Group One looked like being just as hotly contested as the overall lead, Dessie Nutt’s Frank Long Supermarkets Magnum top seed here at 16, while Bertie Fisher’s Lindsay Cars RS2000 was two spots behind. Local hero, club President, and one of the driving forces behind the rally – just some of the things Derek McMahon was called during the weekend — was at 23 in his 2-litre Avenger Series 7, with John Coyne’s similar car, fresh from his Circuit of Munster win, close behind. Add to this lot the RS2000 of late entry and last year’s Gp1 victor Henri Inurrieta, and you have some idea of the struggle which was promised.
There were no major dramas at scrutiny, which was optional on Thursday afternoon, with due times on Friday morning for those not already through. However, in keeping with the total secrecy of the route, road books and servicing information were not issued until Friday.
The first day’s stages were all in the Fanad peninsula, ten in all and right from the first stage, it was obvious that there were two completely separate rallies in progress — one with 126 entries, and one with a single car, the Tuca Tiles Porsche Carrera. It’s a long time since one driver achieved such domination of an Irish rally and for the first eight stages, Brian Nelson was unbeaten. Oh yes, that Englishman in the Escort did equal him on Trusk, but the gap from first to second place with just two stages left was a cool hundred and twenty-four seconds! But, on Carran 2, Nelson’s throttle set-up broke, costing just over three minutes, so the order was Clark-Coleman-McCartney-Nelson on Friday evening.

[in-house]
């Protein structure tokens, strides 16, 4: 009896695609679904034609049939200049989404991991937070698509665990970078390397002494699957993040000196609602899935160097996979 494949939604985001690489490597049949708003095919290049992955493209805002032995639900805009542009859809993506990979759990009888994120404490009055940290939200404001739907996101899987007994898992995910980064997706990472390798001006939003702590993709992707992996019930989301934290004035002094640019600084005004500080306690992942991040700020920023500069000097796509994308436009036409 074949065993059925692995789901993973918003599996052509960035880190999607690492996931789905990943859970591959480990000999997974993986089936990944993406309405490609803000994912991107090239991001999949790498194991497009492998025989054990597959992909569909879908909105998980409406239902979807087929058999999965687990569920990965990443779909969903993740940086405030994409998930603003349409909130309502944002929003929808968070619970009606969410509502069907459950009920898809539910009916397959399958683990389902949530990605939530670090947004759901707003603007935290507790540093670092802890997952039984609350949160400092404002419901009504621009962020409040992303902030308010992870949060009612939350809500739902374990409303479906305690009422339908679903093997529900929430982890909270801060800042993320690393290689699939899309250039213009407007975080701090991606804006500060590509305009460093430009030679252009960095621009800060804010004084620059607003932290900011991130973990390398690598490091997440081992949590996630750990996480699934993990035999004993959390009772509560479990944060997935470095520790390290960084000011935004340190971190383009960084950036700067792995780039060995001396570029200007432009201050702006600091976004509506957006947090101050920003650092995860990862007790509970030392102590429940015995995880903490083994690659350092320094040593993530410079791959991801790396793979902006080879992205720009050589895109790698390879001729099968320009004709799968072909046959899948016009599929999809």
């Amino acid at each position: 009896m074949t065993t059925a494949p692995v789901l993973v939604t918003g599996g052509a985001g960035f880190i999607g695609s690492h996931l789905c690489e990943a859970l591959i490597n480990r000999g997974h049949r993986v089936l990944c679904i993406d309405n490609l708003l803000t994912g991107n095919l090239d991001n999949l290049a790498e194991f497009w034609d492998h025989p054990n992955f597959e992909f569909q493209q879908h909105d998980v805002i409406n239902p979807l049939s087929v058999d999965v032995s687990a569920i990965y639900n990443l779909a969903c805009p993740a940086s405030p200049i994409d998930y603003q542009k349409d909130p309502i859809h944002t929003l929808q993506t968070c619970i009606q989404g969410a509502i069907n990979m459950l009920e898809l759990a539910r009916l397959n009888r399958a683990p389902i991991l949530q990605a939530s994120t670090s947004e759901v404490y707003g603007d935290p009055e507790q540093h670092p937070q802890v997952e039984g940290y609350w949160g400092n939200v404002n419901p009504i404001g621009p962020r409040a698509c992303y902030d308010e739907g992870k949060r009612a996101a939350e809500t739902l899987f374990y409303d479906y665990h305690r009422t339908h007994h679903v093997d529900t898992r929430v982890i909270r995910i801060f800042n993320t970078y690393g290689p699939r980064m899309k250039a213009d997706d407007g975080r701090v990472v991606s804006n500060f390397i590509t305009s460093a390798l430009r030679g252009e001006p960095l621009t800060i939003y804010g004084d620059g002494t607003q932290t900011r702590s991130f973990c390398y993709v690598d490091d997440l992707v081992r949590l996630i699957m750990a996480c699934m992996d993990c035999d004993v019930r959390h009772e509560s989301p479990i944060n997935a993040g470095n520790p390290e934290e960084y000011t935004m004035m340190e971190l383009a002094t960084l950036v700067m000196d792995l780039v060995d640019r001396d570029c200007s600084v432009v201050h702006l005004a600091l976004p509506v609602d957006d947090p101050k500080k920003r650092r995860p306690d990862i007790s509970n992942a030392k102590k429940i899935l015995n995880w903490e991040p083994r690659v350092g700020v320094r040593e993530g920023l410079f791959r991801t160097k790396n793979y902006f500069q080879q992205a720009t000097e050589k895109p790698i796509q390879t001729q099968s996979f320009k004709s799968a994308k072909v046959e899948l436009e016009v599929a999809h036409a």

However, back to the opening stages again, to find troubles in profusion for some people. John Price’s Simca Rallye 2 ran out of brakes on the opening stage and went over fifteen minutes lateness, while the David Sutton entered Gp1 RS2000 of David Robbins broke its anti-roll bar, then took a dive over a low wall while limping to the end of the stage, finishing on the beach.
The Group One battle was just as fierce as expected, with one unexpected intruder – the Dolomite Sprint of Robert Ward, which after three stages was a second up on Big D, with Fisher another second in arrears, and Coyne and Inurrieta hot in pursuit.